A rough description of the geography of the Silk Road
One of the most fascinating journeys one can make is following the Silk Road, or Silk Route, that ancient trading route capturing the imagination of so many. In fact, it is not one road, but a network of trails and tracks that led from Xi’an – ancient Chang’An, China’s capital -, west through a narrow corridor between the Tibetan plateau to the South and Qing Shan mountains to the North to Dunhuang, at the edge of the Taklamakan Desert. From here, the Silk Route branched into a northern and southern arm, along the edges of the desert, to converge again at the other end, in Kashgar. From this western-most part of China several tracks crossed the Himalayas, to end up in British India, now Kashmir and Pakistan, and in Afghanistan, to continue through Iran to Aleppo in present-day Syria, from where Europe could be served overland or by sea. Another branch went from Kashgar north past the ancient caliphates of Samarkand, Bukhara and Khiva, into Russia and on to Europe. (see for a continuation in this direction the Central Asia blog)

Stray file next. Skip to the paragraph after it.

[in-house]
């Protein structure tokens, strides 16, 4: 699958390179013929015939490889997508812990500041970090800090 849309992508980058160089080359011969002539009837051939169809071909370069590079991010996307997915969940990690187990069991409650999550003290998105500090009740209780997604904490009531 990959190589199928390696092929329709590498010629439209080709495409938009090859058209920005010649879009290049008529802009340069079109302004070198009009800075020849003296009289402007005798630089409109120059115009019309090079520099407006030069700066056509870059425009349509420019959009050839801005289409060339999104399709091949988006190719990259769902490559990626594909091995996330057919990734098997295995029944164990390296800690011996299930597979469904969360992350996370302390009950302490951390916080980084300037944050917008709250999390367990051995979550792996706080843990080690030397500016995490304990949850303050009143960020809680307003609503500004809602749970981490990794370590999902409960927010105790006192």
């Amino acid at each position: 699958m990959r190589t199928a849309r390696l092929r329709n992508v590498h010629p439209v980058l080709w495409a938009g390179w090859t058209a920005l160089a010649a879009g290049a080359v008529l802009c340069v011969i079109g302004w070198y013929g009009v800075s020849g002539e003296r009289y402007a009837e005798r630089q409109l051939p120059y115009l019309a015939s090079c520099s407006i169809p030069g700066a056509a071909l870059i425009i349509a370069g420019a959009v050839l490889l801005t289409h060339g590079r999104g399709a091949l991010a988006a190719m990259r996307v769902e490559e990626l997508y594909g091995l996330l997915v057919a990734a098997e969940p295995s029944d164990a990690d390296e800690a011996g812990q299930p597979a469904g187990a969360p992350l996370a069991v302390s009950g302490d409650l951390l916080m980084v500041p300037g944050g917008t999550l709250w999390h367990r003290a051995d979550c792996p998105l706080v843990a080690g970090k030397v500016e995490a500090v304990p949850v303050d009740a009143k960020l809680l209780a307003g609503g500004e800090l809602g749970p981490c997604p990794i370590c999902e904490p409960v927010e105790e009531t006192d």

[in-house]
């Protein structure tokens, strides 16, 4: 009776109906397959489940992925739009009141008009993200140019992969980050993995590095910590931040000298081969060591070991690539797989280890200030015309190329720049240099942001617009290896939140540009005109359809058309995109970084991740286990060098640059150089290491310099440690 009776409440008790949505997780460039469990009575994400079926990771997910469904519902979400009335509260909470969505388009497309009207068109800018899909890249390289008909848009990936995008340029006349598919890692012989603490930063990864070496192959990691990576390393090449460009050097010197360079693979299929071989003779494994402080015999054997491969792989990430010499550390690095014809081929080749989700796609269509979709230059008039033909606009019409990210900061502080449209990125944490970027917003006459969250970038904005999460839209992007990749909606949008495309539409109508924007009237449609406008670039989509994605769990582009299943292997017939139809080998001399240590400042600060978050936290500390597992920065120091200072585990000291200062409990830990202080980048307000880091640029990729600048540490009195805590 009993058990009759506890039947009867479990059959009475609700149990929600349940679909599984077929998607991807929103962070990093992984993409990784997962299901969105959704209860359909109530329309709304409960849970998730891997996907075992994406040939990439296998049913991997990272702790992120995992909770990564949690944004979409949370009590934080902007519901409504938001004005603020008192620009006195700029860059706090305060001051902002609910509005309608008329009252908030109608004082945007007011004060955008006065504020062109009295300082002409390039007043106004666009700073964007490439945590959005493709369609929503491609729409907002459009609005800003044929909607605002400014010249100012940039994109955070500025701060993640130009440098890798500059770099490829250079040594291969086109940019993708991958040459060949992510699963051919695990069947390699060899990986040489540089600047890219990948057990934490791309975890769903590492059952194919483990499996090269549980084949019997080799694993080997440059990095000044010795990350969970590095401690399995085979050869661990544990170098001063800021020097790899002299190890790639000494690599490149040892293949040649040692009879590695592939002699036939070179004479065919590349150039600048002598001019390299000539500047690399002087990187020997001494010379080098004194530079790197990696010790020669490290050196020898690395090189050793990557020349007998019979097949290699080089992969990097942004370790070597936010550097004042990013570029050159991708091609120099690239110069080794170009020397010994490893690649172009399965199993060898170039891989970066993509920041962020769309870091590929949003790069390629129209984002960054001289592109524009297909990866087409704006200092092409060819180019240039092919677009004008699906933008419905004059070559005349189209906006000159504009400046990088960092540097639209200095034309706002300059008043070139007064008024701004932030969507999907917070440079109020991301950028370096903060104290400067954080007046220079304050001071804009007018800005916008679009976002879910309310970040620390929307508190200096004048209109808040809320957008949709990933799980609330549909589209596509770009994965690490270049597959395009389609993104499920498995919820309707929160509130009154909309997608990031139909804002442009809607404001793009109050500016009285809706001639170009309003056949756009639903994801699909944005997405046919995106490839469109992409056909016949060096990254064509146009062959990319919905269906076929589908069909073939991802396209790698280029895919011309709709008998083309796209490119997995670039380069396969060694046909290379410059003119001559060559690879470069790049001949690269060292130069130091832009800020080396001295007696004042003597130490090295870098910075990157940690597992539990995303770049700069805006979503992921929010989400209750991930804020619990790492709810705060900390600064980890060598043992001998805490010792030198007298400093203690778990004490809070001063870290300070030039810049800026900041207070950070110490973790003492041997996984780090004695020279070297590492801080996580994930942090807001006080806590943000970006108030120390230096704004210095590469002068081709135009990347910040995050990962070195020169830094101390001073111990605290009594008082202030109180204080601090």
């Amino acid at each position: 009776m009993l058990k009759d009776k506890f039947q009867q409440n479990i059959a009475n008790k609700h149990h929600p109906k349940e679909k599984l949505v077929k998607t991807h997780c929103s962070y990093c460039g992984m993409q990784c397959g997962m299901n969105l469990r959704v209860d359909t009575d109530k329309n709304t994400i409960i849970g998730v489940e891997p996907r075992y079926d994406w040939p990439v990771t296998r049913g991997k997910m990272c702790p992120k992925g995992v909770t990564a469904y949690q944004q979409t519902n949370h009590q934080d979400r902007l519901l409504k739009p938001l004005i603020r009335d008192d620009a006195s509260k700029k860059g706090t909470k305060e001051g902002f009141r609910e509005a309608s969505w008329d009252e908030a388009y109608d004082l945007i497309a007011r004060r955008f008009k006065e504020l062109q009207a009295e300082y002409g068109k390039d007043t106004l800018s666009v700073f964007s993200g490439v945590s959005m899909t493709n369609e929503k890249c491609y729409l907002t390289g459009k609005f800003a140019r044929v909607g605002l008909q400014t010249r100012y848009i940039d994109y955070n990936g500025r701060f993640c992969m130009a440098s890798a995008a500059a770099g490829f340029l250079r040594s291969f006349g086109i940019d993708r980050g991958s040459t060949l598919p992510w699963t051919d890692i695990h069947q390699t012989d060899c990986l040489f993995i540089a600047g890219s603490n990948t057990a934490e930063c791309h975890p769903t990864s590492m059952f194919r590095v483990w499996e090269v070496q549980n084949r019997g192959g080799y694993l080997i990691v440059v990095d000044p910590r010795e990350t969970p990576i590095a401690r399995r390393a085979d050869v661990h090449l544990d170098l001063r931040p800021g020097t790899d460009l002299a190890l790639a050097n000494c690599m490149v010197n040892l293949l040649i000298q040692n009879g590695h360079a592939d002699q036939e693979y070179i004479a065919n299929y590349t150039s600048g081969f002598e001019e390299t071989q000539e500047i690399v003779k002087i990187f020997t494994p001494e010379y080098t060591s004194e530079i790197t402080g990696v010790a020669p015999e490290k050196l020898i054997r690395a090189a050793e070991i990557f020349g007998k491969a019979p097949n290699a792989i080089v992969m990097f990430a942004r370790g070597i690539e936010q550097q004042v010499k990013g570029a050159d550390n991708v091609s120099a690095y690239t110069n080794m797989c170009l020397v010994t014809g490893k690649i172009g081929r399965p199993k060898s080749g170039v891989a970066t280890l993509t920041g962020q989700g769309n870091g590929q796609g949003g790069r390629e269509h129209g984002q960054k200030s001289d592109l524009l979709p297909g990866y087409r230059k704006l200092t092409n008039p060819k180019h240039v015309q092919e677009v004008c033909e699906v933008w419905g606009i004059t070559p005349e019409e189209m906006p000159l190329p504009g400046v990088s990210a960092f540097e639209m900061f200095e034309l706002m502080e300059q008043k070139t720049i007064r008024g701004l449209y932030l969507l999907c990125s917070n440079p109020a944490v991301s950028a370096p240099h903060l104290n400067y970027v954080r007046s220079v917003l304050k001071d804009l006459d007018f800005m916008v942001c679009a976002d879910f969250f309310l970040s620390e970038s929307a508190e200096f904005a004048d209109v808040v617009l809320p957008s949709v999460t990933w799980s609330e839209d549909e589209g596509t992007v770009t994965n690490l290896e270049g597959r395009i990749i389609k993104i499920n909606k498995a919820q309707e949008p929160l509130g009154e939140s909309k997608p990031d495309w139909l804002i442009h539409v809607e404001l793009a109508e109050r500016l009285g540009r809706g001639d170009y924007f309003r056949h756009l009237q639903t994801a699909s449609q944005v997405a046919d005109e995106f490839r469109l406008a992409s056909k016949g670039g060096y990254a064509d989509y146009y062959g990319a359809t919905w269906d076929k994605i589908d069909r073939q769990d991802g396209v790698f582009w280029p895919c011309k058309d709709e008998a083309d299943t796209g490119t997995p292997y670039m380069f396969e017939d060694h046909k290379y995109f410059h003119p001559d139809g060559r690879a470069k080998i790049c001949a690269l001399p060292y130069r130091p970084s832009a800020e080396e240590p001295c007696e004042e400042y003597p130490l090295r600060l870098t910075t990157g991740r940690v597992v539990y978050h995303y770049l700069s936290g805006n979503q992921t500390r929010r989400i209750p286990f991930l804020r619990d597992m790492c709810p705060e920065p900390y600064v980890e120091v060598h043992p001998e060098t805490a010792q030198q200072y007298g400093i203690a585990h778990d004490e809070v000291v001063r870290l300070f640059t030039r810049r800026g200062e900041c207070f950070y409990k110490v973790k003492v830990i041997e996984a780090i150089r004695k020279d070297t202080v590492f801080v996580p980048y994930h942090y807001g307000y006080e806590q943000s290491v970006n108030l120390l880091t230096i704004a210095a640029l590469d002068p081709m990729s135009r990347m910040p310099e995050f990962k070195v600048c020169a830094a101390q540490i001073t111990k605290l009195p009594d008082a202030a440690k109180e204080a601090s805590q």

The Silk Road has entertained illustrious travelers like Xuan Zhang, a disillusioned Chinese who set out to bring the first Buddhist scriptures to China and so introduced a new – if not the first – religion into the Middle Kingdom more than 2000 years ago. Marco Polo, if he indeed ever traveled to China, came along the Silk Road, and so did the European collectors who came to Western China at the beginning of the 20th Century in search of Buddhist art treasures and manuscripts.
With the opening up of China, many intrepid individual travelers have made the journey in recent years, and many have written about their adventures. So did we, in 1998, and this is the travelogue of that trip. Our aim was to travel the Chinese part, from Xi’an to Dunhuang, then north around the Taklamakan, and across the Karakoram Highway into Pakistan’s Hunza Valley, to end in Islamabad. We had some seven weeks for this adventure, way less than any ancient traveler would have needed to even travel a small part of the road, but such are the advantages of modern times.
NB: the maps, from http://www.silkroadproject.org & http://www.topchinatravel.com, respectively, show (above) how the Silk Road skirted the high mountains, and circumvented the desert before working its way to Syria, and (below) how the Silk Road branched out from Dunhuang westwards, to negotiate the Taklamakan Desert.
Continue: Start in Xi’an